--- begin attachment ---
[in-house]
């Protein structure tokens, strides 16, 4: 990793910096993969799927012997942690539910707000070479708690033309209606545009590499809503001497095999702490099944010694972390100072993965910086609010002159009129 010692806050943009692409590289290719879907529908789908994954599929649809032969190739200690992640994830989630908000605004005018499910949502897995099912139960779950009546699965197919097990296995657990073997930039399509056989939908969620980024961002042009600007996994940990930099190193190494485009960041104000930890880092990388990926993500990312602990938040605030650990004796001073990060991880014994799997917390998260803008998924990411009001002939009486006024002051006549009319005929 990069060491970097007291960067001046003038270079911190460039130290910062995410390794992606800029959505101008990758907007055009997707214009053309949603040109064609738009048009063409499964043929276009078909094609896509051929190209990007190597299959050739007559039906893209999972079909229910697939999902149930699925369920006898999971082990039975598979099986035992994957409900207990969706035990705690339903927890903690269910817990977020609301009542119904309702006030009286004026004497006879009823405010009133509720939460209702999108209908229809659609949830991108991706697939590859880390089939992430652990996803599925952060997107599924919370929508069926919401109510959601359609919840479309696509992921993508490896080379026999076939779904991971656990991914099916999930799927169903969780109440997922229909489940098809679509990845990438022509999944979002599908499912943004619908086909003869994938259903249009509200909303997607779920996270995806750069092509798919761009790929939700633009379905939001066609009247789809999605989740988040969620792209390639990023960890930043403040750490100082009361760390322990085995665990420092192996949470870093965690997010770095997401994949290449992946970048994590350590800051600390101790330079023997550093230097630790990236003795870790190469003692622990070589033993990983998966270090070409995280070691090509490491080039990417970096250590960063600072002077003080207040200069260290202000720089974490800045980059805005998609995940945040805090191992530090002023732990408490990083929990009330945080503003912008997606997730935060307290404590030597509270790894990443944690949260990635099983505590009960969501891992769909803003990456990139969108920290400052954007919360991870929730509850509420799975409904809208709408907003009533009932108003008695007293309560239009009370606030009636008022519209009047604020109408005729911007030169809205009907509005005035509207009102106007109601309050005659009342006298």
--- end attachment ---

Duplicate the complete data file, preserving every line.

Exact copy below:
[in-house]
């Protein structure tokens, strides 16, 4: 990793910096993969799927012997942690539910707000070479708690033309209606545009590499809503001497095999702490099944010694972390100072993965910086609010002159009129 010692806050943009692409590289290719879907529908789908994954599929649809032969190739200690992640994830989630908000605004005018499910949502897995099912139960779950009546699965197919097990296995657990073997930039399509056989939908969620980024961002042009600007996994940990930099190193190494485009960041104000930890880092990388990926993500990312602990938040605030650990004796001073990060991880014994799997917390998260803008998924990411009001002939009486006024002051006549009319005929 990069060491970097007291960067001046003038270079911190460039130290910062995410390794992606800029959505101008990758907007055009997707214009053309949603040109064609738009048009063409499964043929276009078909094609896509051929190209990007190597299959050739007559039906893209999972079909229910697939999902149930699925369920006898999971082990039975598979099986035992994957409900207990969706035990705690339903927890903690269910817990977020609301009542119904309702006030009286004026004497006879009823405010009133509720939460209702999108209908229809659609949830991108991706697939590859880390089939992430652990996803599925952060997107599924919370929508069926919401109510959601359609919840479309696509992921993508490896080379026999076939779904991971656990991914099916999930799927169903969780109440997922229909489940098809679509990845990438022509999944979002599908499912943004619908086909003869994938259903249009509200909303997607779920996270995806750069092509798919761009790929939700633009379905939001066609009247789809999605989740988040969620792209390639990023960890930043403040750490100082009361760390322990085995665990420092192996949470870093965690997010770095997401994949290449992946970048994590350590800051600390101790330079023997550093230097630790990236003795870790190469003692622990070589033993990983998966270090070409995280070691090509490491080039990417970096250590960063600072002077003080207040200069260290202000720089974490800045980059805005998609995940945040805090191992530090002023732990408490990083929990009330945080503003912008997606997730935060307290404590030597509270790894990443944690949260990635099983505590009960969501891992769909803003990456990139969108920290400052954007919360991870929730509850509420799975409904809208709408907003009533009932108003008695007293309560239009009370606030009636008022519209009047604020109408005729911007030169809205009907509005005035509207009102106007109601309050005659009342006298």